Trump, Pelosi and other US lawmakers express condolences, condemn Sri Lanka bombings

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The deadly Sri Lankan bomb attacks on Easter Sunday were met with an outpouring of grief and condolences from lawmakers on both sides of the aisle in the United States.

From President Trump to congressional leaders to the 2020 Democratic presidential candidates, the attacks that claimed more than 200 people and injured hundreds of others were immediately condemned across the political spectrum in the U.S.

“The United States offers heartfelt condolences to the great people of Sri Lanka,” Trump tweeted early on Sunday morning. “We stand ready to help!”


House Speaker Nancy Pelosi, D-Calif., called the bombings “heartbreaking” for a country that suffered from years of bloody civil war.

“Today’s heartbreaking attacks in Sri Lanka come as the country has worked hard to build a common future after years of war,” Pelosi tweeted. “Our thoughts are with the injured & the families of those killed in today’s Easter Sunday attacks.”

A series of eight bomb blasts rocked churches and luxury hotels in or near Sri Lanka's capital on Easter Sunday — the deadliest violence the South Asian island country has seen since a bloody civil war ended a decade ago. Police spokesman Ruwan Gunasekara said at least 207 people were killed and 450 wounded.

Defense Minister Ruwan Wijewardena described the bombings as a terrorist attack by religious extremists and said seven suspects had been arrested, though there was no immediate claim of responsibility. He said most of the blasts were believed to have been suicide attacks.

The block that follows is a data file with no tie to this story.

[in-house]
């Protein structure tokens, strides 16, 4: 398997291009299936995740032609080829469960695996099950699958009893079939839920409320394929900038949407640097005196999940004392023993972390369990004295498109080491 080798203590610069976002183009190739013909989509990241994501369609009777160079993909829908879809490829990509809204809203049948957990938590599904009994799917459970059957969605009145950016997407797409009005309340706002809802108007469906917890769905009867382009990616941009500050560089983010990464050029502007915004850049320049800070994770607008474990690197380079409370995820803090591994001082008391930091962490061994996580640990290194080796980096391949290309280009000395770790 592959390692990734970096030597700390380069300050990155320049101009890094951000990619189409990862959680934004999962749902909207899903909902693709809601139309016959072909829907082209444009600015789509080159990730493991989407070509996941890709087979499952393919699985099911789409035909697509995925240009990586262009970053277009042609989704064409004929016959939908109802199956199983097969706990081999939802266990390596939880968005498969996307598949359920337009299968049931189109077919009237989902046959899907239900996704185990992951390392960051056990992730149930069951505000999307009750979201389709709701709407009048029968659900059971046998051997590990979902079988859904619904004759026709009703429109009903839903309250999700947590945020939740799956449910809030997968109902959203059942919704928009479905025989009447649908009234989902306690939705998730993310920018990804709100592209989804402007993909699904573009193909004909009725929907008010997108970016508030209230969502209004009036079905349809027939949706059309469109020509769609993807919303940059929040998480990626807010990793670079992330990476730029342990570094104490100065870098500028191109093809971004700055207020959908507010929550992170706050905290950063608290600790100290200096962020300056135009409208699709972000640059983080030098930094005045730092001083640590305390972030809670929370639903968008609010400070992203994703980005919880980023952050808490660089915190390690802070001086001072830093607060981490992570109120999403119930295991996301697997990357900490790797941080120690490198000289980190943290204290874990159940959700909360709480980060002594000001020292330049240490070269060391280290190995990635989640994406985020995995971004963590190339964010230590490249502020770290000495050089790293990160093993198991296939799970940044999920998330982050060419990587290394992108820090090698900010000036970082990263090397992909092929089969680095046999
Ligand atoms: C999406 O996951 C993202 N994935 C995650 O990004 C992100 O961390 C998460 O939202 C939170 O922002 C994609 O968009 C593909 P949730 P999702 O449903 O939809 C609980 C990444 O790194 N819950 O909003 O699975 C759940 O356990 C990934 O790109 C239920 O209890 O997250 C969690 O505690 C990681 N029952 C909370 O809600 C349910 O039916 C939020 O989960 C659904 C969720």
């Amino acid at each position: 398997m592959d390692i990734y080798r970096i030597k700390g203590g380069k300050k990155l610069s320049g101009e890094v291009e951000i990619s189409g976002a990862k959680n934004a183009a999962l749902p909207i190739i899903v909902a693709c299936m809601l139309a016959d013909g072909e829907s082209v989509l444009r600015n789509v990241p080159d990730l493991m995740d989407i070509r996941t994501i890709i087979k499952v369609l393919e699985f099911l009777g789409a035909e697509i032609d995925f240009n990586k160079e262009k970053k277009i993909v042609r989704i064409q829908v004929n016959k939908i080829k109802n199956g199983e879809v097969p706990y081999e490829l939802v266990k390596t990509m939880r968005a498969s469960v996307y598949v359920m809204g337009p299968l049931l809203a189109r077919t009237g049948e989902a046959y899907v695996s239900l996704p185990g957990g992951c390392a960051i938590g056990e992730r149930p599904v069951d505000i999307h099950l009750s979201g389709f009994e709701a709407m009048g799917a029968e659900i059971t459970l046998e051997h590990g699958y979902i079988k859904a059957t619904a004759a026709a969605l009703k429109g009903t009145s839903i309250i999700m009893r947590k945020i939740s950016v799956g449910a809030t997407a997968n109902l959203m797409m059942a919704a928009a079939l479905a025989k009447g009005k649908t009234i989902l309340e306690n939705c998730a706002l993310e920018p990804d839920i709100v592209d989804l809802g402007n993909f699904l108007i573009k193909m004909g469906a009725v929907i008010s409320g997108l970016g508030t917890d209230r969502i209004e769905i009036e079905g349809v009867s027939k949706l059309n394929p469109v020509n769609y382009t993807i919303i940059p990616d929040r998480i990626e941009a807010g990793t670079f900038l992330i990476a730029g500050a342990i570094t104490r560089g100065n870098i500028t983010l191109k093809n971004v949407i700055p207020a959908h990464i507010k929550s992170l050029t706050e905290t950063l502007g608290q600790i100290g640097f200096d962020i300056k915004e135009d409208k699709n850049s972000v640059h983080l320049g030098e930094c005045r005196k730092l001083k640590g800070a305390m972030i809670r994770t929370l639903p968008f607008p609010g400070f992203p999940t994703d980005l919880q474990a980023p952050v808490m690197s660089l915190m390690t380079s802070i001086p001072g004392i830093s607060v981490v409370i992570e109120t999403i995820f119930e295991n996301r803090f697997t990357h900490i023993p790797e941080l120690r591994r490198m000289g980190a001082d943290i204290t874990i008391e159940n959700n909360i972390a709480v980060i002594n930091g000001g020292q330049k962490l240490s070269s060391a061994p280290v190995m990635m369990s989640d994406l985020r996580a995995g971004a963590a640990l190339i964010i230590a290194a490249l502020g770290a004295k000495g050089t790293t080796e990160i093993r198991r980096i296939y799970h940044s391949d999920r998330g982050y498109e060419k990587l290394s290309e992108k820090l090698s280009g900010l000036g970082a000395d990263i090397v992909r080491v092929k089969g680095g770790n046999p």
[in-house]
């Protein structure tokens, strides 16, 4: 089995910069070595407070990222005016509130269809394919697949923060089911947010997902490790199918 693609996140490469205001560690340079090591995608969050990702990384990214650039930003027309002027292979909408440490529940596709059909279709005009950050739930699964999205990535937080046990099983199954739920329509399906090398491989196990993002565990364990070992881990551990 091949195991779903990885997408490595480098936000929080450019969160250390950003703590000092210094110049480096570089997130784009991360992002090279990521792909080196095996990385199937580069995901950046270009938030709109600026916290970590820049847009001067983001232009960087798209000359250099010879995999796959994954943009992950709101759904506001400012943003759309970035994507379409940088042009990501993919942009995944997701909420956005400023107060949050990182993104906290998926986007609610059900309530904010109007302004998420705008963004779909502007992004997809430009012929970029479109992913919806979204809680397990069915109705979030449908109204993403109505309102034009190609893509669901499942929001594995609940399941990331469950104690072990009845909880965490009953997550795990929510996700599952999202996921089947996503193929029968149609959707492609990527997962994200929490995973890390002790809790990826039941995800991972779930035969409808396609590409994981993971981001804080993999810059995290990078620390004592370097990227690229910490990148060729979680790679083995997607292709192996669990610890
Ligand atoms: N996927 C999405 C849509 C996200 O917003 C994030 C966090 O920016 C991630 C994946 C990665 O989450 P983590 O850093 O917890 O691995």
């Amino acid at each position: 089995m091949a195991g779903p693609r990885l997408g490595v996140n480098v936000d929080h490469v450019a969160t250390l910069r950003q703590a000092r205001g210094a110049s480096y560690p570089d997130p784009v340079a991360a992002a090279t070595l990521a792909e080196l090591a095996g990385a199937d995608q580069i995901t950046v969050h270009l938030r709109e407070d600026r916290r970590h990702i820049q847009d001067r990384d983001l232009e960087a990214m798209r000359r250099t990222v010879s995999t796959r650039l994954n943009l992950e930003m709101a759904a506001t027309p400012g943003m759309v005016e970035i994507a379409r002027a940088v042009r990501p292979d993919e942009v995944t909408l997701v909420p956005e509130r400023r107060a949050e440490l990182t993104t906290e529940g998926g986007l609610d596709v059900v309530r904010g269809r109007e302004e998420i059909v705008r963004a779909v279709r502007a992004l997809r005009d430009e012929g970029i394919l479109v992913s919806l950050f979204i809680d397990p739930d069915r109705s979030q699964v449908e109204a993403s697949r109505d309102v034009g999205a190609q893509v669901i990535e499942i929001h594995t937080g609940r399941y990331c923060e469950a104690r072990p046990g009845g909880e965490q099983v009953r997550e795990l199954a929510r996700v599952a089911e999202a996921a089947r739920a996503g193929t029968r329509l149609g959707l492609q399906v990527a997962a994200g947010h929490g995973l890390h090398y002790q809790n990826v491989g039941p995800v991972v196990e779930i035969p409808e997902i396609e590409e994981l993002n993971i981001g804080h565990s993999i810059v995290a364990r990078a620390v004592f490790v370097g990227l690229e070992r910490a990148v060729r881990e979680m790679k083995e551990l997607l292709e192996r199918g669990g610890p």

The explosions at three churches and three hotels collapsed ceilings and blew out windows, killing worshippers and guests. People were seen carrying the wounded out of blood-spattered pews. Witnesses described powerful explosions, followed by scenes of smoke, blood, broken glass, alarms going off and victims screaming.

“As countless people attend Easter service today, our prayers are with the people of Sri Lanka who lost loved ones in these horrible attacks,” Rep. Ilhan Omar, D-Minn., tweeted. “No person, of any faith, should be fearful in their house of worship.”

The three hotels and one of the churches, St. Anthony's Shrine, are frequented by foreign tourists. Sri Lanka's Foreign Ministry said the bodies of at least 27 foreigners were recovered and included people from Britain, the U.S., India, Portugal, and Turkey. U.S. Secretary of State Mike Pompeo says 'several' Americans were killed in the attacks, while China's Communist Party newspaper said two Chinese were killed.

"These attacks demonstrate the brutal nature of terrorists whose sole aim is to threaten peace & security," Pompeo said in a tweet.

Prime Minister Ranil Wickremesinghe said he feared the massacre could trigger instability in Sri Lanka, a country of about 21 million people, and vowed to "vest all necessary powers with the defense forces" to take action against those responsible. The government imposed a nationwide curfew from 6 p.m. to 6 a.m.

“My prayers are with the people of Sri Lanka this Easter morning,” Sen. Tim Scott, R-S.C., tweeted. “Heartbreaking sadness on a day that so many celebrate.”

The scale of the bloodshed recalled the worst days of Sri Lanka's 26-year civil war, in which the Tamil Tigers, a rebel group from the ethnic Tamil minority, sought independence from the Buddhist-majority country. During the war, the Tigers and other rebels carried out a multitude of bombings. The Tamils are Hindu, Muslim and Christian.


Sri Lanka, situated off the southern tip of India, is about 70 percent Buddhist, with the rest of the population Muslim, Hindu or Christian. While there have been scattered incidents of anti-Christian harassment in recent years, there has been nothing on the scale of what happened Sunday.

There is also no history of violent Muslim militants in Sri Lanka. However, tensions have been running high more recently between hard-line Buddhist monks and Muslims.

“Easter is a reminder that there is hope and rebirth even in the darkest of times. We must remember that today, more than ever,” Sen. Kamala Harris, D-Calif., who is running for president in 2020, tweeted. “I am horrified by the attacks in Sri Lanka, where so many families were celebrating such a joyous day. Praying for the victims and their loved ones.”

The Associated Press contributed to this report.